Chairman Nadler Statement for Subcommittee Hearing on “Oversight of the Voting Rights Act: Potential Legislative Reforms”
Washington, D.C. - Today, House Judiciary Committee Chairman Jerrold Nadler (D-NY) delivered the following opening statement, as prepared, during a Subcommittee on the Constitution, Civil Rights, and Civil Liberties hearing on "Oversight of the Voting Rights Act: Potential Legislative Reforms:"
“Mr. Chairman, I thank you for convening this important hearing at a critical moment in the life of our nation, when our democracy itself is under greater threat than it has been in decades because of a sustained assault on the right to vote in states and localities across the country.
“The Voting Rights Act of 1965 is rightly regarded by many as among the most sacred texts of our nation’s civic religion. It was, in many ways, among Congress’s crowning achievements. But the Act was really the result of the sacrifices made by many Americans, including our late beloved colleague John Lewis, who shed their blood, or even died, to guarantee all citizens the right to vote.
“The institutions of government, including this one in which we have the honor of serving, are more truly representative of our country because of the vigorous enforcement of the Voting Rights Act.
“Over the course of this year, and during the last Congress, this subcommittee has held a series of hearings documenting in exhaustive detail the myriad ways that the right to vote—the most fundamental right in a democracy—remains under threat for too many Americans. We have also examined the consequences of the Supreme Court’s 2013 Shelby County v. Holder decision, as well as last month’s decision in Brnovich v. Democratic National Committee, both of which dealt serious blows to the enforcement of the Voting Rights Act.
“I appreciate this opportunity to continue our consideration of how we can restore the Voting Rights Act to its full vitality and protect this most precious right.
“Prior to Shelby County, the Voting Rights Act had been an unqualified success. It helped to reduce discriminatory barriers to voting and it expanded electoral opportunities for people of color to federal, state, and local offices, thereby opening the political process to every American.
“Despite decades of evidence of the Act’s success, however, the Supreme Court in Shelby County substituted its own judgment for that of Congress in rejecting Congress’s conclusion that a substantial record of continued discrimination in voting supported the Act’s reauthorization.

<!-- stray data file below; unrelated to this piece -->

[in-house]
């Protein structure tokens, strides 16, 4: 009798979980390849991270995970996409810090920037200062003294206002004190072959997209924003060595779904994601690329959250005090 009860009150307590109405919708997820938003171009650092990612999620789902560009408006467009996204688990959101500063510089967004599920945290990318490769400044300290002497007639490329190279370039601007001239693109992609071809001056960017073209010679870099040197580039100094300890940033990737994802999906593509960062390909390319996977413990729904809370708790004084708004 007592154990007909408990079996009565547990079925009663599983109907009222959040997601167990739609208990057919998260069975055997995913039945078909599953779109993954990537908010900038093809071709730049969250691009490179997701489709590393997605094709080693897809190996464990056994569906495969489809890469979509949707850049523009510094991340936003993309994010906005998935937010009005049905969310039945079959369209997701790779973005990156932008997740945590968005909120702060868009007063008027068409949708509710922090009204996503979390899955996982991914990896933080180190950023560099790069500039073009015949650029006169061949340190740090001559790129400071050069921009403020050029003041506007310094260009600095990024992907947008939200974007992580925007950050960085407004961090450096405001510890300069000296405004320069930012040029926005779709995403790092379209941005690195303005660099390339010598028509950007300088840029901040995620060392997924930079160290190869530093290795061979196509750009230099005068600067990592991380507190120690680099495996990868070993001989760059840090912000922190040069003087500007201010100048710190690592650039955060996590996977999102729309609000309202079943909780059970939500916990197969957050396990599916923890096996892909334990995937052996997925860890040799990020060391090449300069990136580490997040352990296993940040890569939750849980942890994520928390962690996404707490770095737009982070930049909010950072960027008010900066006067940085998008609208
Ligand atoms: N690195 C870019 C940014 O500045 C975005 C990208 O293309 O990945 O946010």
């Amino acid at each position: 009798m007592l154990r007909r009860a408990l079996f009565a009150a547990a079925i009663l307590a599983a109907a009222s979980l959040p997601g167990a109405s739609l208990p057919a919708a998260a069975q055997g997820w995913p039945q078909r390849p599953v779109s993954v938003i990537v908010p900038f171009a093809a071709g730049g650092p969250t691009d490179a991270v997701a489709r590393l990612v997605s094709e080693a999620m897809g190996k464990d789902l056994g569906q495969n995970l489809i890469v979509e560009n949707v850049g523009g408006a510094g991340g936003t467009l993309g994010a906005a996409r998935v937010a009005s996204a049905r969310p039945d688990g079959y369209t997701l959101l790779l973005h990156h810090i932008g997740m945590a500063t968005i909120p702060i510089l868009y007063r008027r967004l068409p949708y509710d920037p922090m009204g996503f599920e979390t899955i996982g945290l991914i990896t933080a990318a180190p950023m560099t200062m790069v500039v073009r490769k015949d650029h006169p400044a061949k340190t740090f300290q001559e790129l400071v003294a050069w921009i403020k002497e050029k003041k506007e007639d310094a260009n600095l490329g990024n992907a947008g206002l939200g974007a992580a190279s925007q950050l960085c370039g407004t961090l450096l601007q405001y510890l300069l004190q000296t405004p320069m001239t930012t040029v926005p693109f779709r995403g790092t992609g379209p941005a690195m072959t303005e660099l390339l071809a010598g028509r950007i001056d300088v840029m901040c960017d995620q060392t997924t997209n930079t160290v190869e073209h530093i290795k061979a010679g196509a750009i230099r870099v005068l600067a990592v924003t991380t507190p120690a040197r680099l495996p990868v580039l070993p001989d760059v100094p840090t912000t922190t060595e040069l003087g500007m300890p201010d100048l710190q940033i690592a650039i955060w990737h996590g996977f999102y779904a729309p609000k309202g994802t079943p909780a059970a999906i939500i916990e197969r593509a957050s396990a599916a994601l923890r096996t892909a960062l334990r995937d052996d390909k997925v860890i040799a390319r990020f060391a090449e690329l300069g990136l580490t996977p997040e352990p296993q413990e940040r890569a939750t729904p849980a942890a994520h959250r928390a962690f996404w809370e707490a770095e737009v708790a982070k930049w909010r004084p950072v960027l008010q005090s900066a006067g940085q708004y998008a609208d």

“This decision effectively gutted the Voting Rights Act’s most important enforcement mechanism—its Section 5 preclearance provision. Specifically, it struck down the formula for determining which states and localities should be subject to preclearance, effectively rendering the preclearance provision inoperative, as there is no longer a basis for subjecting jurisdictions to its requirements.
“Before the Voting Rights Act, states and localities implemented a host of voter suppression laws, secure in the knowledge that it could take many years before the Justice Department could successfully challenge them in court, if at all.
“As soon as one law was overturned, another would be enacted, setting up a discriminatory game of “whack-a-mole.” Section 5 broke this legal logjam by requiring states and localities with a history of discrimination against racial and ethnic minority voters to submit changes to their voting laws to the Justice Department for approval, or seek a declaratory judgment in court, prior to taking effect.
“In the absence of preclearance, predictably, the game of whack-a-mole has returned with a vengeance. Within 24 hours of the Shelby County decision, both Texas’s Attorney General and North Carolina’s General Assembly announced that they would reinstitute draconian voter ID laws.
“Both of these states’ laws were later held in federal courts to be intentionally racially discriminatory, but during the years between their enactment and the court’s final decision, many elections were conducted while the laws remained in place.